One hunting season, I was creeping toward a mature mule deer buck. I inched in, wind in my face, the lone bachelor still in his bed. Then, high up in a lodgepole pine, an obviously irritated pine squirrel leaned out onto a branch, looked down at me, and let out a raucous chatter that echoed through the hills. Now alert, the buck spotted me and with a few bounds was out of sight and most likely in the next county. I glared at the squirrel and scoffed at his reddish brown overcoat and fat off-white paunch separated by an annoying little belt of black fur. He must have known what I was thinking, and he matched my expletives with a barrage of his own squeaks, rolled R’s, and growls. “What was the big idea,” I wondered. “I wasn’t doing anything to that squirrel.” But as it turns out, I was.
Pine squirrels, also known as red squirrels, barking squirrels, and chickarees, are highly territorial. Studies have shown that some territories can be as large as two and a half acres for just one squirrel, so it’s unlikely you could walk in the woods very far without imposing. When the squirrels emit their sometimes-cute but often ill-timed chatter, they are simply defending their territory. But what exactly are they defending?
Pine squirrels in Montana live mainly on the cones of trees like lodgepoles and spruce. They can usually be found sawing off the unopened cones and letting them spiral downward, ending with a resounding thunk on the ground, a car, or a tent. They then gather the cones and protect their stashes with distinctive calls.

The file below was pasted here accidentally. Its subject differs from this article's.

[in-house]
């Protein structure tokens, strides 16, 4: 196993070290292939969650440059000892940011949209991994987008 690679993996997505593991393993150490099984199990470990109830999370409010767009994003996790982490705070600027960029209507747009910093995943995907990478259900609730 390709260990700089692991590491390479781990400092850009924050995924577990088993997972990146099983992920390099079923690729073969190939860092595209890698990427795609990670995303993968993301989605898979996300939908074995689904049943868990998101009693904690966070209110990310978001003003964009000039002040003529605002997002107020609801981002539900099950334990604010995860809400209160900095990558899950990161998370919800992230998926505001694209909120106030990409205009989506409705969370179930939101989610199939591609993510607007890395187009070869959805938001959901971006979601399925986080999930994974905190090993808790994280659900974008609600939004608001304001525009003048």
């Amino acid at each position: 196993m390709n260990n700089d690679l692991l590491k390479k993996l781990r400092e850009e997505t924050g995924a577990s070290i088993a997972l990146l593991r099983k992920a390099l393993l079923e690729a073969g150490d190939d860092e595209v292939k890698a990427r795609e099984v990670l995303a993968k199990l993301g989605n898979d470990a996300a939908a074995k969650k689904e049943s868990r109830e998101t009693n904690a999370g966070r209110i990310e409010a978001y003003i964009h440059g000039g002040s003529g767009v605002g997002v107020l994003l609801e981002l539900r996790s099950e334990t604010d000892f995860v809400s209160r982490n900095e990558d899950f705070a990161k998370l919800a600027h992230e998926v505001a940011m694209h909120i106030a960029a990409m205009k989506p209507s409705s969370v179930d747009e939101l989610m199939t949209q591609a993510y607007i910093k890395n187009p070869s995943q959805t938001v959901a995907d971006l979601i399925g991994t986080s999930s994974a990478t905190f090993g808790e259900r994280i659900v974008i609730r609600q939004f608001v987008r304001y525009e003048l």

Somewhere within their territory, usually around a bountiful nut or cone-producing tree, pine squirrels cache their food. The squirrels prefer a technique called larder hoarding where they stash the goods in one big pile at the center of their territory. These “middens” can usually be found by looking for piles of cone debris under a squirrel’s nesting tree. Within the midden they bury uneaten cones in multiple layers of 20-30 cones each. They can get big—one midden in Colorado was 33 feet long and 4 feet wide.
Like most squirrels, the pine squirrel has an innate ability to store different foods at just the right temperature. Pinecones are often harvested while they are still green and unopened. They’re tightly packed into damp areas to keep the seeds from ripening and drying out. Some squirrels even hide their goods in small ponds and streams. Mushrooms, a favorite treat for most squirrels, are dried on small branches before being stored inside the relatively dry confines of a tree trunk.
Because squirrels rely on the caches of nuts, cones, and mushrooms for their survival, their annoyance at intruders is easy to understand. The next time I get harassed by a really miffed pine squirrel, I’m going to ask myself one question: What would I do if I found a stranger snooping around my refrigerator? I just might bark out a few expletives myself.